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Meet China’s Wang Zhen, The World’s Fastest Walker

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    Chinese Olympian Wang Zhen is now officially the World’s fastest walker after claiming the Olympic gold medal for this year’s 20-kilometer race walk at the 2016 Rio Olympics.

    The walking speedster also currently holds the senior Asian record for the 20 km with his time of 1:17:36 hours and is also the Chinese, Asian, and junior world record holder for the 10 km.

    Wang, who was born in Suiha in 1991, began training from a young age to compete professionally at the top level of the sport in 2008. At 17 years old, he won the junior 30 km walk at the Chinese national race walking championships by finishing in 2:08:46.

    The following year, he grabbed the sixth place at his first 50-kilometer race via the 2009 Chinese National Games clocking in at 3:53:00.

    His international exposure began a year later, joining and doing favorably well in several global competitions leading him to secure a slot into the 10 km 2010 IAAF Race Walking Challenge Final. The event, which was hosted in Beijing, would be known as one of the all-time fastest with four men clocking 38 minutes and under for their walks.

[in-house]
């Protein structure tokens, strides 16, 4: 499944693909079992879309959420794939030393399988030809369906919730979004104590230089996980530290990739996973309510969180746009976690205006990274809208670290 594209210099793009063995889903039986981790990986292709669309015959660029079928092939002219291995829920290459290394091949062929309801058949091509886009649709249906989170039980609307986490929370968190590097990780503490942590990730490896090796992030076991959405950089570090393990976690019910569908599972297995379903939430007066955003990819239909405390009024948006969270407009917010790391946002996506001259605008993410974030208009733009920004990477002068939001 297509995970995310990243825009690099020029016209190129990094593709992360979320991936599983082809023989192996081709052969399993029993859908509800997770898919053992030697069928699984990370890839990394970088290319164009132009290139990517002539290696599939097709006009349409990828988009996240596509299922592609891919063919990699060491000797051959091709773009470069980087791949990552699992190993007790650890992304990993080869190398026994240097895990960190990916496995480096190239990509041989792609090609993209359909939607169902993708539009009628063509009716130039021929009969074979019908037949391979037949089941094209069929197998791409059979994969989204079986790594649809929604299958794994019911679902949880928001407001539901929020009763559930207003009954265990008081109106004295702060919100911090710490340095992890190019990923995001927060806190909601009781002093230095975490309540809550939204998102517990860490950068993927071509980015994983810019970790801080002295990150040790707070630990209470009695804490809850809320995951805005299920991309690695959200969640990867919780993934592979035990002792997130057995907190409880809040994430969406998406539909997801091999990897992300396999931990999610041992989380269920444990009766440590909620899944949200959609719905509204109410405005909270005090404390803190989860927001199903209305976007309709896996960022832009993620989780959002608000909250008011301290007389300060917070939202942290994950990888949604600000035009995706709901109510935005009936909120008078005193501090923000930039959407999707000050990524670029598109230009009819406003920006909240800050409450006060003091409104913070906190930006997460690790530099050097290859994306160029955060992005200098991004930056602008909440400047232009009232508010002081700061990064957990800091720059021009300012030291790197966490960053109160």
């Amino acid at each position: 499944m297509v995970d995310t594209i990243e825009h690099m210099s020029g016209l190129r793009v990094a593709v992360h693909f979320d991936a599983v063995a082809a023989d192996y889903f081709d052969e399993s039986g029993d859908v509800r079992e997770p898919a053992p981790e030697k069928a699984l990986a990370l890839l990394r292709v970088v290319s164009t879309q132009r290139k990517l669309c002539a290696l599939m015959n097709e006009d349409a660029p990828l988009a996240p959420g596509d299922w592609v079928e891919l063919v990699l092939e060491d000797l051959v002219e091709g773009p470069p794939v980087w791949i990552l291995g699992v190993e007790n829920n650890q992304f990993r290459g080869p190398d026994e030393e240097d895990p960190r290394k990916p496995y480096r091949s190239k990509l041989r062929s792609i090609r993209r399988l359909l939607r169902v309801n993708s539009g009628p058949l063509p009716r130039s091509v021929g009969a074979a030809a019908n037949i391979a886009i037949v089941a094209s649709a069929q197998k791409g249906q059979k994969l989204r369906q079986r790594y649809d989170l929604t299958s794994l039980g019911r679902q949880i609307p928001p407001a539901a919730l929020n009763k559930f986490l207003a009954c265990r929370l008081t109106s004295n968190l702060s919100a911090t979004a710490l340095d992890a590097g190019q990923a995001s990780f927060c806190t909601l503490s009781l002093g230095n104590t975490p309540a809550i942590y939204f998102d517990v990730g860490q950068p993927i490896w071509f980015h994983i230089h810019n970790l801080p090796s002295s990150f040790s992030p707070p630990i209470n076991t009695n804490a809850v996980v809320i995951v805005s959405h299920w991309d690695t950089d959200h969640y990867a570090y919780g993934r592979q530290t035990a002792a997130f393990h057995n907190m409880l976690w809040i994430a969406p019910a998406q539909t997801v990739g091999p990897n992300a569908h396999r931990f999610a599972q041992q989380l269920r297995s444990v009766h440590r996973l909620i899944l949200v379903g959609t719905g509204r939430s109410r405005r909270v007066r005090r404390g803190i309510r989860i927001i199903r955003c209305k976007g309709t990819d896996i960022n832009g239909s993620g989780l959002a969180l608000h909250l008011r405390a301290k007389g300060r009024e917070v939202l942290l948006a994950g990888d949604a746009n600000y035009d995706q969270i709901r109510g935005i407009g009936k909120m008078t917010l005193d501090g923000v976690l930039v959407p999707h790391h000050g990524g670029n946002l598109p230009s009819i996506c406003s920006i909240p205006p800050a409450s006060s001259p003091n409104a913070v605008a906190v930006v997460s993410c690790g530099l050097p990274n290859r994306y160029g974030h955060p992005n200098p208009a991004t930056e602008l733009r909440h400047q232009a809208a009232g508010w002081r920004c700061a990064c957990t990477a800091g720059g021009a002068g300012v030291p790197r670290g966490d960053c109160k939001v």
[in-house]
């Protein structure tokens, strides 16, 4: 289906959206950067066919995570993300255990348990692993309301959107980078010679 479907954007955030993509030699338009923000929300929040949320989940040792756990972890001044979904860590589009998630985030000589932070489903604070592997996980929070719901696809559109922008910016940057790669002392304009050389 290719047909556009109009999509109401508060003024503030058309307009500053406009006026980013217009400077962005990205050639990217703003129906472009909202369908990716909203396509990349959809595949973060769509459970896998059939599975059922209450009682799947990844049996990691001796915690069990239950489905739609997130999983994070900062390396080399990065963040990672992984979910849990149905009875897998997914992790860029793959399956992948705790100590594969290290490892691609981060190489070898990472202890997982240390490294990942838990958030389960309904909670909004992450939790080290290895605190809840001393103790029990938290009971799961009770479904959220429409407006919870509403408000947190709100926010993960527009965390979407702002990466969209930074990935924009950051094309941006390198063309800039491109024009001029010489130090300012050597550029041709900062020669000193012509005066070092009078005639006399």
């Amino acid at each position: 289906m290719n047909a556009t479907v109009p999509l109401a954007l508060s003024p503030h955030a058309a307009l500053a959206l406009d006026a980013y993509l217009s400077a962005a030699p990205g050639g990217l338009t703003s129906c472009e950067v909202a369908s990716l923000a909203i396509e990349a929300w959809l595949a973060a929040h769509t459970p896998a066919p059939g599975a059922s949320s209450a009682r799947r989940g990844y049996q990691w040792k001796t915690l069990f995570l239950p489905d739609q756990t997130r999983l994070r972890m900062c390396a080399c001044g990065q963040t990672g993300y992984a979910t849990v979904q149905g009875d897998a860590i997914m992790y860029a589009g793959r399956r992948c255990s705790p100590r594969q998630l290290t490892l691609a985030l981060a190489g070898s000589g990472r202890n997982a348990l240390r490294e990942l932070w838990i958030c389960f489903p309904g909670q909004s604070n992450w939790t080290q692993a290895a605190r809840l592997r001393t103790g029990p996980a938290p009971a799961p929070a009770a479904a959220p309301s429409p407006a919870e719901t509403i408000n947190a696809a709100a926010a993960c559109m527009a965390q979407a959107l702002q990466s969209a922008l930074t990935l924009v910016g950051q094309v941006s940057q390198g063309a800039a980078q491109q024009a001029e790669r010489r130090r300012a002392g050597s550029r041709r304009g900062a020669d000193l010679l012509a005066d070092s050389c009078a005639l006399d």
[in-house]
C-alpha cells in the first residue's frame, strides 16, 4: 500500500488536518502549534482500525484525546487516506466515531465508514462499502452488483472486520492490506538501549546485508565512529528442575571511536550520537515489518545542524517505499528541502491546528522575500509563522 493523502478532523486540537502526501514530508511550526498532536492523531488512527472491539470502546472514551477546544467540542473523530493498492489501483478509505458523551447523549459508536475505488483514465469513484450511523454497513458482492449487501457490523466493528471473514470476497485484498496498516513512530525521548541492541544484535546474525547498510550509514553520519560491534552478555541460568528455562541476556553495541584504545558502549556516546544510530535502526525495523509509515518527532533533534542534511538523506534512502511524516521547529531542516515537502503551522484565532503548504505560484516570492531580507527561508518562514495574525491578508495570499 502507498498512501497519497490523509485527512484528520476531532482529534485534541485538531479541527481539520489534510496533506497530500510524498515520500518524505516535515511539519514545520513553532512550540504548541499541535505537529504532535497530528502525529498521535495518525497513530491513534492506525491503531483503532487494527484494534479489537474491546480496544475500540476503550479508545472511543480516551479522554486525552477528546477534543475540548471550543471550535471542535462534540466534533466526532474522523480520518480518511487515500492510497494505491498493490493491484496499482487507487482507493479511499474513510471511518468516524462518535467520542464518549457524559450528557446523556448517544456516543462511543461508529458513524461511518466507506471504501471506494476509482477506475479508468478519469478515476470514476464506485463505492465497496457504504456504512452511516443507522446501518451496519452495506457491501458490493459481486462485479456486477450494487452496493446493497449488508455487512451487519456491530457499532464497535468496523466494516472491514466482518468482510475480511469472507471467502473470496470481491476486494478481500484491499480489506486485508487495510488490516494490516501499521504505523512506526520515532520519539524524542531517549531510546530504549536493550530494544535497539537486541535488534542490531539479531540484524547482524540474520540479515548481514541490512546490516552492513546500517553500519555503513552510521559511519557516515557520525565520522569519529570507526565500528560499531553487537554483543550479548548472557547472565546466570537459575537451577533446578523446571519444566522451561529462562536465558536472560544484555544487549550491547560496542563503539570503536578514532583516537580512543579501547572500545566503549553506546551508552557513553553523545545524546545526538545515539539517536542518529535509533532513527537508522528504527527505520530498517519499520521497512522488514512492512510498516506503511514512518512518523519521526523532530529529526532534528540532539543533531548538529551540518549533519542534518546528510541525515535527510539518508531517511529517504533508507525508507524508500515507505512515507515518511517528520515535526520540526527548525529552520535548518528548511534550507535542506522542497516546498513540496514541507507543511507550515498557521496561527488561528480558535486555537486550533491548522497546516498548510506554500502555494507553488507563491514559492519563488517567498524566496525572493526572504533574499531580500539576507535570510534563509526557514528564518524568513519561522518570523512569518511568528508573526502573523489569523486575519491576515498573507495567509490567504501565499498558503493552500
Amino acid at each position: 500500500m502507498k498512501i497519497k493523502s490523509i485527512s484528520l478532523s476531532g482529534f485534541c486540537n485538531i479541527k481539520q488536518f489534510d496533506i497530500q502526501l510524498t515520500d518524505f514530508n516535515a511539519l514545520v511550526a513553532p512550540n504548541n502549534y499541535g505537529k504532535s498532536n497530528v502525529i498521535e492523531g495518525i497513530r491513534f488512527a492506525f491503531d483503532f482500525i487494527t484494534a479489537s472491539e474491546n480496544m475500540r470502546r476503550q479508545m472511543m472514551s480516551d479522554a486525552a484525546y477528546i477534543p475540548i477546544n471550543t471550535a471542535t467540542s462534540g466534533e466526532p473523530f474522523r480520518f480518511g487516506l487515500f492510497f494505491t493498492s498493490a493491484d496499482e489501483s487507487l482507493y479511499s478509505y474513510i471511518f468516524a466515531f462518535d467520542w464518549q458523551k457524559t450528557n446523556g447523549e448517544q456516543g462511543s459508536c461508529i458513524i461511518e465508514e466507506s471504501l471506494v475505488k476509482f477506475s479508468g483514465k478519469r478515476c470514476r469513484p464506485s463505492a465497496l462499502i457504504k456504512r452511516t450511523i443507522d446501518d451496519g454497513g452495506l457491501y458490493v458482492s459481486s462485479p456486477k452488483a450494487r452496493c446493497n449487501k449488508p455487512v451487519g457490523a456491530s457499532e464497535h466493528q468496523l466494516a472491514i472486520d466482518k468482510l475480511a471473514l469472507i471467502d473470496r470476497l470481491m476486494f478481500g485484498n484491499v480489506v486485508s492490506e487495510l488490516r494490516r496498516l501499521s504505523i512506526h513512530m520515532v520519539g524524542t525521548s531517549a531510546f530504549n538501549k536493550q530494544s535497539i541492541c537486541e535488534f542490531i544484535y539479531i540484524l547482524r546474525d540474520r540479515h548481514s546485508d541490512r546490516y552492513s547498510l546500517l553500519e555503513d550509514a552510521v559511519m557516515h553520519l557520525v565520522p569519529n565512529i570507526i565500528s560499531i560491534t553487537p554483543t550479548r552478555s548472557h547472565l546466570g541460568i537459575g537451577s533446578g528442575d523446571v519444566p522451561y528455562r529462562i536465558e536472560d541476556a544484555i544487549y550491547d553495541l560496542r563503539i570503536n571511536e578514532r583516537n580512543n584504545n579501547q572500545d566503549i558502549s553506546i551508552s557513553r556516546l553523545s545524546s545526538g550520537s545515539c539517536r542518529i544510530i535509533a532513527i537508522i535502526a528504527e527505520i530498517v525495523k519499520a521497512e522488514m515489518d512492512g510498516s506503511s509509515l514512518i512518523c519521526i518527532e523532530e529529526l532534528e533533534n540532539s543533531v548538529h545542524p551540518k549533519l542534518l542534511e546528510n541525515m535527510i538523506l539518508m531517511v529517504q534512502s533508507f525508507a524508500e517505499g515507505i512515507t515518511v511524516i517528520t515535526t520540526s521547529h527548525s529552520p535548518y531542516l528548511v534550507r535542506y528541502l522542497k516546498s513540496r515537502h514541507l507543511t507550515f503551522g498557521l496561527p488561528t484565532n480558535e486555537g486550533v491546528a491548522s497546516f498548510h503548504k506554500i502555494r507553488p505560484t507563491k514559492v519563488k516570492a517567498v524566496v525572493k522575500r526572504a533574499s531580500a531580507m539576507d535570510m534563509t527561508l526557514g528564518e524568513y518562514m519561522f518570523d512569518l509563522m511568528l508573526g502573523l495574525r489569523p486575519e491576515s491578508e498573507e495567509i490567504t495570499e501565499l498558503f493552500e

Another Chinese walker, Wang Hao, was initially the crowd favorite for the race, but it was Wang Zhen who eventually grabbed the top spot by finishing the race in 37:44 minutes. His score marked a new Asian record, the world junior record for the distance, and the joint second fastest mark of all-time with Norwegian race walker Erik Tysse.

    He then broke more records by joining other international competitions in the years leading up to his first Olympic appearance in the 2012 London Games. He grabbed the bronze in the 20 km walk while sharing the podium with silver medalist Chen Ding, both winning China’s first ever Olympic medals in the event.

    For his latest achievement, Wang took over the lead from compatriot Cai with 3 km left to race to claim an impressive victory, finishing the 20-kilometer race walk in 1 hour and 19.14 seconds, AFP reported.

    Cai settled for second place by clocking 1:19:26 while Australia’s Dane Bird-Smith, who achieved his personal best of 1:19:37, earned a bronze medal.

    Initially, Cai and British walker Tom Bosworth were toe to toe in the lead, before Wang asserted his dominance in the final three kilometers.

    “I feel like I didn’t have much of a plan about this race,” Wang Zhen told the press after the race. “I talked with my coach beforehand, but I just followed my heart. “

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